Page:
A female student arranges the cards into a line of code
STEM & the Expanded Core are a great mashup of learning. So many opportunities for our students!

Friday, March 29, 2019

Flipgrid + ECC =Success!

Image graphic that says Teach the ECC using Flipgrid

Have you heard of Flipgrid? Before I can tell you why it's so awesome, let me explain what it is.
From the website: Flipgrid is the leading video discussion platform for millions of PreK to PhD educators, students, and families in 180+ countries. Teachers set up "grids" which are topics. Teachers post questions or topics and students comment on them individually with their own video. General education loves using Flipgrid. I'm always thankful for our education technology specialist who keeps me in the loop of these things. We tested it with our AT specialist and realized that Flipgrid is very accessible (especially on Apple products with VoiceOver). Now that I understood what Flipgrid was, I knew I could use it teach the Expanded Core! The first thing I do is head to my ECC assessment tools and start making a list of EVALS skills. This helps me infuse skills into lesson plans. I always write lesson plans so I can focus on what my objective, procedure, ECC skills and instruction cues will be.

How can you use Flipgrid to teach the Expanded Core? 
This is an awesome idea for itinerant teachers. It allows me to do a lot of teaching remotely. I can post topics/questions/assignments and then students can respond to them. I use it in a variety of ways. Flipgrid is very helpful because it allows me to teach students who live close and students far. I currently have students that live 2 to 4 hours away from me. Important: you can't teach everything from the ECC on Flipgrid. But you can teach a lot of things! In fact, simply using Flipgrid is an ECC lesson because it alone has ECC skills. I love when I hear my students using VO when starting their videos. 

 I've included some screenshots. Below you will see my homepage with 3 of my most current "grids" (or topics). I use them in a variety of my classes. Currently I have 3 live grids: Study Abroad Canada, Accessible Arts Academy and Expanded Core.

Screen shot of Flipgrid screen with 3 grids on it.

Screenshot of the topic details page in Flipgrid

I post a variety of topics each class. This allows you to encourage students to "field trips". I assign students to do certain tasks and then video their responses. Don't just limit it to you (as the teacher) posting assignments. For my Study Abroad Class, I have a few students who are leading the discussions and posting topics. As the teacher, you can grade, provide feedback, etc. to students. I even invite guest teachers to join me and help teach. 

Screenshot of videos list posted by students.
It's hard to coordinate your schedule and student's schedules but Flipgrid allows you to (almost) have an authentic conversation on your own time. I post my topic/assignment/lecture thought and then I give a deadline for my students to reply. I also love that Flipgrid connects students. They don't have to be in the same place to interact with each other. They can reply directly to other's videos. It's a great way for students to get to know others. I also have my mentors join me as guest teachers (or called "co-pilots" on Flipgrid).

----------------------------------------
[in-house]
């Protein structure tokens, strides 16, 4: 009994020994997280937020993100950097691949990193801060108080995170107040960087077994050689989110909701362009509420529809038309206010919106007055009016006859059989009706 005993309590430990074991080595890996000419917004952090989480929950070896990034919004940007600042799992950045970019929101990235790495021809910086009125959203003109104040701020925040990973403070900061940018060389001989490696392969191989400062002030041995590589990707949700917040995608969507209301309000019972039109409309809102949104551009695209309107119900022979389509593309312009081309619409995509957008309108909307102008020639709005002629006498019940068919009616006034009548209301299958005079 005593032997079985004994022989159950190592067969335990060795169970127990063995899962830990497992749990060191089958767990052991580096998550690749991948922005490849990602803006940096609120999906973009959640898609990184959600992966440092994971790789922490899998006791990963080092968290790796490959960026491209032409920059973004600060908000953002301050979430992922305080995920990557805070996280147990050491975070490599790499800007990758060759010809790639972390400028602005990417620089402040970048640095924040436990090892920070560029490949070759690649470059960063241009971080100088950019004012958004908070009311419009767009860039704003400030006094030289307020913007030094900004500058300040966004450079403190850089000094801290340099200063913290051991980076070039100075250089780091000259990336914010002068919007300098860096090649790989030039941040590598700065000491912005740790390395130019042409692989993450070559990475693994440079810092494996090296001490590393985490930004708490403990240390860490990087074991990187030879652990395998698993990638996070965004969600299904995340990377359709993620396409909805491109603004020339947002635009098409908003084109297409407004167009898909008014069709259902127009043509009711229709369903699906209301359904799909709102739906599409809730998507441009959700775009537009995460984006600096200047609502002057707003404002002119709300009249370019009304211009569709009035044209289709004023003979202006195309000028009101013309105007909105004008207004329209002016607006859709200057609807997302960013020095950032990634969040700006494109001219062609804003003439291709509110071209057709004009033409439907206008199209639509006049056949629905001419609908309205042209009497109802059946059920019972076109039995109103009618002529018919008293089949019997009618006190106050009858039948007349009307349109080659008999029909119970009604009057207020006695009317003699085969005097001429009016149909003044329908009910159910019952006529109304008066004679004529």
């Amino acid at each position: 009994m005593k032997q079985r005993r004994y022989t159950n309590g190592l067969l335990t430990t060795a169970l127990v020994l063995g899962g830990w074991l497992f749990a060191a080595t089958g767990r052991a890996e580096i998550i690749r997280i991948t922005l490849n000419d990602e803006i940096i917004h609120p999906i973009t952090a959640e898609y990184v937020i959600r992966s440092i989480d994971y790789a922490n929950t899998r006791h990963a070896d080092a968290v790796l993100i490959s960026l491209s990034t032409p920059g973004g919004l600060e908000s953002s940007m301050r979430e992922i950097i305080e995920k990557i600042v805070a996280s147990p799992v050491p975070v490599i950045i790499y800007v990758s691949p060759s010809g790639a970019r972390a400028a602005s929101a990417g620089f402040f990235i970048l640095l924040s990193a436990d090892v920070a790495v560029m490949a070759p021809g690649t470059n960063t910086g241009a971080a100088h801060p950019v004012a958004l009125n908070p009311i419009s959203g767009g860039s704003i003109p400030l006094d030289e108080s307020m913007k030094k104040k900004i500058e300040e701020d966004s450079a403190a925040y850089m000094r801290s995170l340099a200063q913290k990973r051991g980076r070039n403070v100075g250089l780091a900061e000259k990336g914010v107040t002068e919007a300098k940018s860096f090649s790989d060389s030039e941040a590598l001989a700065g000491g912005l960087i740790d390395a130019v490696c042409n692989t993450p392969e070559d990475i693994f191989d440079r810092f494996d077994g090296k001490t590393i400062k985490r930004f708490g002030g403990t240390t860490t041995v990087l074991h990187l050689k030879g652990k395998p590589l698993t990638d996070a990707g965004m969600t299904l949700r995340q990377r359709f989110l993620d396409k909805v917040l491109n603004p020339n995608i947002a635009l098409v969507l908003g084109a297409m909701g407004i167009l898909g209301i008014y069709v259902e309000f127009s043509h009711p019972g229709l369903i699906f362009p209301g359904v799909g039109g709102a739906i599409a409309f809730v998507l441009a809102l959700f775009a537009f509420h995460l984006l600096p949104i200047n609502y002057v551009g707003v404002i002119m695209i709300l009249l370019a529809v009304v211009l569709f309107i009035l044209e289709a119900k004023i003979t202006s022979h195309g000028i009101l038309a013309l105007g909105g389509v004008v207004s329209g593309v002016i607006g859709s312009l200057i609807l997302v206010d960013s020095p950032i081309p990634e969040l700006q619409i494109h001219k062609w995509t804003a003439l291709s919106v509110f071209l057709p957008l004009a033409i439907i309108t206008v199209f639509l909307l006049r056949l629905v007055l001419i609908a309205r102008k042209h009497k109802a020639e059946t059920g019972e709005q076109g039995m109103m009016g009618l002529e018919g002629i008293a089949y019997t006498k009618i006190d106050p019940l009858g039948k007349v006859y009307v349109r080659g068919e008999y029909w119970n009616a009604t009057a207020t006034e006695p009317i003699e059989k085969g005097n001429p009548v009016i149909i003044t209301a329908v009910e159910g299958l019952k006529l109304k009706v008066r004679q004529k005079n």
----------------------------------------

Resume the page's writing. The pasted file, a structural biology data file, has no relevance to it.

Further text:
Another feature that I like is that this mainstream general education. My students are using the same educational technology that their peers in their own school are using. They learn to upload videos, links, etc. and develop their tech skills. You can also use Flipgrid for PLCs!

Screenshot of a video Flipgrid page with a teacher making a funny face.
I've used Flipgrid for discussions, assignments, quizzes and even field trips! Sometimes I take my students on a "field trip" somewhere and video where I am or I have them take me on a field trip to show me how they would access a location. There is a time limit for a maximum of 5 minutes per video. I like that because it allows me to give direct feedback on a particular skill. They may have multiple videos that go with that skill and they can upload as many as they want for the assignment. I can give direct feedback to each video. 
We have a lot of fun taking the "selfie" for each video. We always end our videos and take pictures with a funny face. It's a fun tradition that we have in our Flipgrid discussions. I love how effective I can be utilizing this tool. There are so many ideas floating around on how general education teachers are using Flipgrid. I check out YouTube and other EdTEch sites to get ideas because I want to align how I use it with general ed. It allows me to teach my students to use Flipgrid like their sighted peers. 
Here's a tutorial on using Flipgrid:
My last idea for using Flipgrid: use it with your parents! As teachers, we have a special responsibility to teach our parents about the Expanded Core. Use Flipgrid to connect to your parents. You can take videos of their children doing lessons with you or to share bits about the ECC. It's vey easy for parents to learn, too! I'd love to hear how you use it for your ECC lessons.  I'll keep posting my ideas, too!